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Washington JUMP “Pirates” Learn More About Core Subjects While Having Fun

Washington JUMP students found their treasure chest in the Lakeview Cemetery, by following clues and a map, as part of their pirate-themed summer learning, which incorporated ELA, math, science and social studies in engaging activities.

“What is on your treasure map?” asked Jamestown Mayor Eddie Sundquist.

Washington Middle School seventh and eighth grade students showed him their map and said he was included in their clue.

“What’s the final clue? Maybe I can help you find it!”

“He’s in charge. His building is large. He’s the face of it all. Go to City Hall!” read the students.

Mayor Sundquist led the students into City Hall’s lobby. The kids searched, and found, the treasure chest hidden behind the Security wall. The students and their teachers were finishing up one of three, different treasure hunts around the city. The treasure hunts were the culminating activity for their summer project-based learning – all about pirates.

Teachers Kari Cunningham, Maggie Dalton, Danielle Ellis and Rachel Stowe, brainstormed the pirate theme so that they could easily tie all four core subjects, ELA, math, science and social studies, together.

“We wanted to make it fun for the kids!” said Mrs. Ellis. “Pirates was an easy concept to break apart into all subject areas. We hope the kids take the skills they have learned from the program and apply them to the upcoming school year. Many subjects we touched are used in the seventh and eighth grade curriculum. Students also got to know their community better, see the awesome opportunities available in Jamestown, and to take advantage of the great city we live in!”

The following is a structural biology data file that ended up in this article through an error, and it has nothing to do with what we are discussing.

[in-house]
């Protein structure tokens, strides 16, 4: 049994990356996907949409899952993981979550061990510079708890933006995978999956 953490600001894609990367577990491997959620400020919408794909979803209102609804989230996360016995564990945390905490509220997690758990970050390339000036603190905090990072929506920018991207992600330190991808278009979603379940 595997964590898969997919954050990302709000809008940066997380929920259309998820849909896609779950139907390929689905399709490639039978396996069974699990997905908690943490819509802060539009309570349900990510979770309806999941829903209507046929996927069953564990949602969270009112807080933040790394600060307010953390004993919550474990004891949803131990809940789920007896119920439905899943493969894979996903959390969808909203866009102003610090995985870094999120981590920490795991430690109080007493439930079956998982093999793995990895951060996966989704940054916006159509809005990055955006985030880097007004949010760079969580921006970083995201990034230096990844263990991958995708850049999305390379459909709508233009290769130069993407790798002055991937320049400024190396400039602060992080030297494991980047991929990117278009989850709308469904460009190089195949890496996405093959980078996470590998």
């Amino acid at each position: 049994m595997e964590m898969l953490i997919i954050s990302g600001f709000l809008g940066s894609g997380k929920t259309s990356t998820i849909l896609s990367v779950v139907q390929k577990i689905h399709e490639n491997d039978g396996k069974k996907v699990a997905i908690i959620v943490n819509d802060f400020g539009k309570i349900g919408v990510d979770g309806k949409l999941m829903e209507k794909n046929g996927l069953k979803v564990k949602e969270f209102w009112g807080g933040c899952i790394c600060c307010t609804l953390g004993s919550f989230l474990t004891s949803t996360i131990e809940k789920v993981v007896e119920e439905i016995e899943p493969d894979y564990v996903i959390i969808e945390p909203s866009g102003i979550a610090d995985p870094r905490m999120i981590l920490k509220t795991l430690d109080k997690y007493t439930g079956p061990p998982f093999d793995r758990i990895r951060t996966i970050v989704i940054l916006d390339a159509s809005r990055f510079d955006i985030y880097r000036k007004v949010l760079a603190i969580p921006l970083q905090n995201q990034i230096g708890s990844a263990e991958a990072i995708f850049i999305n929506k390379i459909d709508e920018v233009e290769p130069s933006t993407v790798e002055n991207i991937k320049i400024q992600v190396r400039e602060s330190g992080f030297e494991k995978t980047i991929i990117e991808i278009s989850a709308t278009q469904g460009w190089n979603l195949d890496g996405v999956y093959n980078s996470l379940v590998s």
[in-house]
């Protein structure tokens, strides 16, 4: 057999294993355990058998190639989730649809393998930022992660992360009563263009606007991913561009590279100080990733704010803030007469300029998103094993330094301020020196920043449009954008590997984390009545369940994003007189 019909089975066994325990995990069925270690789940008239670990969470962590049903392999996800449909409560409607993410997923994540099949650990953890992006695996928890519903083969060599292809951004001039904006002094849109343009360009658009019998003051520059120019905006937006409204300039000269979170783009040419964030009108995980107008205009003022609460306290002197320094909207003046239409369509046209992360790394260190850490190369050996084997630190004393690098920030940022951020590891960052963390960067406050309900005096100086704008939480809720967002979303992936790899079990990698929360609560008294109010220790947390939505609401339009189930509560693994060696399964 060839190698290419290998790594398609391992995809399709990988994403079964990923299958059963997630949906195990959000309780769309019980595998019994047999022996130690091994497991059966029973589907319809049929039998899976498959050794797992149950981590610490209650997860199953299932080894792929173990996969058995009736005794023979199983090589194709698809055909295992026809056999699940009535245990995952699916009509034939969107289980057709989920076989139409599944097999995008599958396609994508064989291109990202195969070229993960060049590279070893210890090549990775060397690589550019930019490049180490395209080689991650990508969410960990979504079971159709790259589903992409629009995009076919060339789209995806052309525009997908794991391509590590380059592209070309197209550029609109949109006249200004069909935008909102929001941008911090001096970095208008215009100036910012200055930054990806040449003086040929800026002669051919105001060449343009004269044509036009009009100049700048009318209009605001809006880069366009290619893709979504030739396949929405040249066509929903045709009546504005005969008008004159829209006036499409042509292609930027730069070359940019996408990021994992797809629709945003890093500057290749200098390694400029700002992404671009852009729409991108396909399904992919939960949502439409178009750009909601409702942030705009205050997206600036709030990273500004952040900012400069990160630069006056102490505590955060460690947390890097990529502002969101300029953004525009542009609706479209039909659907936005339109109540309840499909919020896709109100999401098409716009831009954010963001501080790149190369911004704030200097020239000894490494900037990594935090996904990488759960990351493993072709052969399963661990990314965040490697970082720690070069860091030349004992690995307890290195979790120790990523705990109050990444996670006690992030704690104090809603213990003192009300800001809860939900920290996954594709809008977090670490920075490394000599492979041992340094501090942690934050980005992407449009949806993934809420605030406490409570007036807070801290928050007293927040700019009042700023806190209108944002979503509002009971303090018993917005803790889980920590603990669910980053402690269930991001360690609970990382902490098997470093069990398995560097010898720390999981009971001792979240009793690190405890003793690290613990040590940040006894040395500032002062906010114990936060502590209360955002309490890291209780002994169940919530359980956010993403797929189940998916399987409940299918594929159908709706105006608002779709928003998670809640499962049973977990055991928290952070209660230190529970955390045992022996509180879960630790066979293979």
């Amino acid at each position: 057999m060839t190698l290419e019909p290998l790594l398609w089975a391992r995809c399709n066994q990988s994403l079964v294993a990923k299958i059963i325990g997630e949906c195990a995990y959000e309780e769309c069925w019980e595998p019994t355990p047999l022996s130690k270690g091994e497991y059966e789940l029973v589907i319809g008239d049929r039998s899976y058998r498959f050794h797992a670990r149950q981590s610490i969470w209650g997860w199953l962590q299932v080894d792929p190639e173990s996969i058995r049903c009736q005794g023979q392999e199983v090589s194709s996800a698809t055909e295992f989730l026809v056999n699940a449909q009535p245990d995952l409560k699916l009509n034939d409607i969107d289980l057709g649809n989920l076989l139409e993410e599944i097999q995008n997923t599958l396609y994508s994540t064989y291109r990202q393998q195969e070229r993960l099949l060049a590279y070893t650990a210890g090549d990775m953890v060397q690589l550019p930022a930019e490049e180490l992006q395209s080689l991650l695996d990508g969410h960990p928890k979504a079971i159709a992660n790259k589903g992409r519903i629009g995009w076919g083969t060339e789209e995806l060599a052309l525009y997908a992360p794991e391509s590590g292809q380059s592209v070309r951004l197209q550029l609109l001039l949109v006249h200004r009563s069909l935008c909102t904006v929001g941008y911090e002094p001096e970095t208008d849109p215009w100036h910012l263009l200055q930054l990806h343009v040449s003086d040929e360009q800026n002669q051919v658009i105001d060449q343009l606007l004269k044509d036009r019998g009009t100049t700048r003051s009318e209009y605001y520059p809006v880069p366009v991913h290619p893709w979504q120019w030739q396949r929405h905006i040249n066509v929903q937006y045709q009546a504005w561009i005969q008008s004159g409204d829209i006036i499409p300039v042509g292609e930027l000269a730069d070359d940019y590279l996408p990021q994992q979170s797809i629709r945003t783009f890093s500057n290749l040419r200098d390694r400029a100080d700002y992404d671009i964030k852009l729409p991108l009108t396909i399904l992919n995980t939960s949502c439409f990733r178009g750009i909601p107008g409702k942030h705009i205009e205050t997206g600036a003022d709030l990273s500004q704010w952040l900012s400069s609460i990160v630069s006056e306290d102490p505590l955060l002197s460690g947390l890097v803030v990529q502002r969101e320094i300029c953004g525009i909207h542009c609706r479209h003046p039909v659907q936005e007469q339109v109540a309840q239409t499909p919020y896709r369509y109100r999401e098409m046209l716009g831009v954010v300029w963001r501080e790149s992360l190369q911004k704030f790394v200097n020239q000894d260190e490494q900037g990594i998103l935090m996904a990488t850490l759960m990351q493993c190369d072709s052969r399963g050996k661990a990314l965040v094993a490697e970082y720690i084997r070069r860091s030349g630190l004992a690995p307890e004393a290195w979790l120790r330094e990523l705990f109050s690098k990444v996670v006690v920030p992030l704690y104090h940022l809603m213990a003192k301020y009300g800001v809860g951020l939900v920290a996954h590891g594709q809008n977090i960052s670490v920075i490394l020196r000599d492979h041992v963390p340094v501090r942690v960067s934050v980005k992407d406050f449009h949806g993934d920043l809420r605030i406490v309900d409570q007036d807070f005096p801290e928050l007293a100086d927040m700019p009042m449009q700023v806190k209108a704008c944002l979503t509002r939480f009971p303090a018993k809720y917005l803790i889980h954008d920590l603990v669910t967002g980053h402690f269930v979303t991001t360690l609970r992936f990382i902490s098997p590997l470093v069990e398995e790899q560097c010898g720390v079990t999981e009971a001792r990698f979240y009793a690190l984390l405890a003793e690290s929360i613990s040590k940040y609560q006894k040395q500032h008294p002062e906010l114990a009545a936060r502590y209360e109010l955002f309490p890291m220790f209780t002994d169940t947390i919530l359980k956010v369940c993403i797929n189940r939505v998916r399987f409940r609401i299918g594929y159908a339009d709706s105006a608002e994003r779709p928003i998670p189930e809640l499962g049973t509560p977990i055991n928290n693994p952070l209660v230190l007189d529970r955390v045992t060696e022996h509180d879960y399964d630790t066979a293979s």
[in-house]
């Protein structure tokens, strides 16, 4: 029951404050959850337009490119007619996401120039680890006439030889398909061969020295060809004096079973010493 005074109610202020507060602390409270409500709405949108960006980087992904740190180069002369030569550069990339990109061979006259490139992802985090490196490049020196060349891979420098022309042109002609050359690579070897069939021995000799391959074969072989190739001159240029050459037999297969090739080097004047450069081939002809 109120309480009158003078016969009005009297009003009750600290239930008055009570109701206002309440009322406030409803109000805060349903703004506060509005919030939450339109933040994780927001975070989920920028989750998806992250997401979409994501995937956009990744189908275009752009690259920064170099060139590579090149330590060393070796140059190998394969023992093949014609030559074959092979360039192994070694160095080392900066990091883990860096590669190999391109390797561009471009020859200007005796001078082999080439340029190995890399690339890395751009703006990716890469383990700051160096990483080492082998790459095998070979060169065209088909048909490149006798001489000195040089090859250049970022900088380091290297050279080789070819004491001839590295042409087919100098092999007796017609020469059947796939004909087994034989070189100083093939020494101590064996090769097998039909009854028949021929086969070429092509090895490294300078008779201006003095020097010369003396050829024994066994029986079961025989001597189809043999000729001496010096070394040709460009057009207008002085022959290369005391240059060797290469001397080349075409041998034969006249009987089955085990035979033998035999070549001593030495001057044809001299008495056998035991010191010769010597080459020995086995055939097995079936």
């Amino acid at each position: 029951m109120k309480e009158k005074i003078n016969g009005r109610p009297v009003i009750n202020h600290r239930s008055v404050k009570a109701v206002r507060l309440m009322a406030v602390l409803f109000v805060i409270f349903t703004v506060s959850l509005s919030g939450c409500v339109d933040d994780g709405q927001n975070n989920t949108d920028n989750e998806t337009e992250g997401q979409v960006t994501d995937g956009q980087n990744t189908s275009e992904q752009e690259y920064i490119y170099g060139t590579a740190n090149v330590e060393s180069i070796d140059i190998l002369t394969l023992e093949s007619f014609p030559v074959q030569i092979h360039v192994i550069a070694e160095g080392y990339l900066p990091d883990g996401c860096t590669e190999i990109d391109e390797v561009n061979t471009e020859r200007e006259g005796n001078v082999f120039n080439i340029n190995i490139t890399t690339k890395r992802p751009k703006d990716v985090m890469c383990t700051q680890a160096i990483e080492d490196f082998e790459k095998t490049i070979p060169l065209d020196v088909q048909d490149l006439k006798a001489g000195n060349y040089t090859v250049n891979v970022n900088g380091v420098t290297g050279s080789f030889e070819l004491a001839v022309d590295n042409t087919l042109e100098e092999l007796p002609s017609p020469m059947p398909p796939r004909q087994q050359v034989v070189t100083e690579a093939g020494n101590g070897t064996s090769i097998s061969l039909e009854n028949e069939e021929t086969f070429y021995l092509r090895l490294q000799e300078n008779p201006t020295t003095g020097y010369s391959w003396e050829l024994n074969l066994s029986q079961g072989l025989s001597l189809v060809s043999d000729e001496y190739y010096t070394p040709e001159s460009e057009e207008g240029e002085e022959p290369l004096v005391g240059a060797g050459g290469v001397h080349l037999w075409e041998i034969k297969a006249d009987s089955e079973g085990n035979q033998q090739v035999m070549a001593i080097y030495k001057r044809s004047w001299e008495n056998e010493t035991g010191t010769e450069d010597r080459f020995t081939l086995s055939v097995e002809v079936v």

Students participated in many pirate-themed activities over the summer to build up to the final treasure hunts. In ELA, students worked on reading comprehension, making inferences and clue writing, which is how the groups created the clues for the treasure hunt. In math and science, students learned more about chemical reactions, density and buoyancy, including creating group t-shirts with tie-dye, designing ships to see if they could float, and even baking sea biscuits that the pirates ate in the past. Social studies was all about maps and mapmaking, a skill the students used while searching Jamestown for their treasure, by easily reading the maps to find coordinates.

“Using project-based learning is so effective because when everything is related, transitioning from class to class is easier and all the teachers could reference the other subjects,” said Mrs. Ellis.

Washington’s JUMP program would like to thank the many community businesses and organizations that helped make the treasure hunt a success. Wegmans donated items. Over the three hunts, Blackstone, Jamestown Community College, 7/11, Lakeview Cemetery, Prendergast Library, National Comedy Center, Jamestown Skate Park, the Jamestown Fire & Police Departments, Love and Ring Elementary Schools and Washington staff, all gave out clues and the treasure chests.

“Everyone was so wonderful and we took a picture at each spot! The kids loved meeting community members and to have them support our students just means the world to us!” said Mrs. Ellis. “The kids loved the treasure hunt and getting to participate in Mrs. Dalton’s awesome physical education classes that touched on different sports each week like rollerblading too.”

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